==Influence as a theologian and thinker==
Augustine remains a central figure, both within Christianity and in the history of Western thought. Himself much influenced by Platonism and neo-Platonism, particularly by [[Plotinus]], Augustine was important to the "baptism" of Greek thought and its entrance into the Western Christian (and subsequently the European) intellectual tradition. Also important was his early and influential writing on the human will, a central topic in [[ethics]], and one which became a focus for later philosophers such as Arthur Schopenhauer and Friedrich Nietzsche, but also to the Protestant Reformers such as Martin Luther and John Calvin.
Augustine's writings developed St Ambrose of Milan's theory of [[just war]]. He also advocated the use of force against the [[Donatism|Donatists]], asking "Why . . . should not the Church use force in compelling her lost sons to return, if the lost sons compelled others to their destruction?" (''The Correction of the Donatists'', 22-24). However, he objected to capital punishment and said that it would be preferable to set his opponents free than to execute them.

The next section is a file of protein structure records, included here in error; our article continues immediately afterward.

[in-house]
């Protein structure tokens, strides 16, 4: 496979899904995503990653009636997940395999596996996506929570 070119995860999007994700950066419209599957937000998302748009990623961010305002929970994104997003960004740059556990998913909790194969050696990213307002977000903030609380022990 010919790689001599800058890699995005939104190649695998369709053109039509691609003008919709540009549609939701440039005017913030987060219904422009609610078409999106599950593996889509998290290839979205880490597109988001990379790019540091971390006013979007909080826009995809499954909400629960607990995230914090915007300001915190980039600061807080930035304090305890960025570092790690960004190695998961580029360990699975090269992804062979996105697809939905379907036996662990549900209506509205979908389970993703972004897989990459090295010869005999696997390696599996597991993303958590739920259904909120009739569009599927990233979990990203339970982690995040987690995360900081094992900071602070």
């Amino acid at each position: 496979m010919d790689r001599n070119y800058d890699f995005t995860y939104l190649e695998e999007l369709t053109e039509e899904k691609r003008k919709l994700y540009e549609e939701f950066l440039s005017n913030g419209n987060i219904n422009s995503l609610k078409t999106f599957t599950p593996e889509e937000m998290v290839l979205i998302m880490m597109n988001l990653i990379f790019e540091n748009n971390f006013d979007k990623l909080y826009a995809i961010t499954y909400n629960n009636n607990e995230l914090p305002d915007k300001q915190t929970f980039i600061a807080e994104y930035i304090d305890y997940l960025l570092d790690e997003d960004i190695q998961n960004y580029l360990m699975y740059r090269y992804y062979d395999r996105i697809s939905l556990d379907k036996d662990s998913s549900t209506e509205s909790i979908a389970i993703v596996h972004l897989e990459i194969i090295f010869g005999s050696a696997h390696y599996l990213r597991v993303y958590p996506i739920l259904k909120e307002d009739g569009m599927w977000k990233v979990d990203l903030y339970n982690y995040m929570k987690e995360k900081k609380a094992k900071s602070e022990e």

The addition of Augustine to the Menologion is uncertain. Some regard him as [[Glorification|glorified]] by popular recognition in the distant past, yet he was not added to the Horologion in Greece until 1983 (and then only in the index, but with no mention of his name on the page for June 15). He appears to have been added to the calendar in Russia during the "Western Captivity" when the influence of Latin scholasticism was at a high point. His [[feast day]] in the Orthodox Church is [[June 15]]. In the West, he is remembered on August 28. which was the day of his death in A.D. 430.
==Reception of Augustine in the Orthodox Church==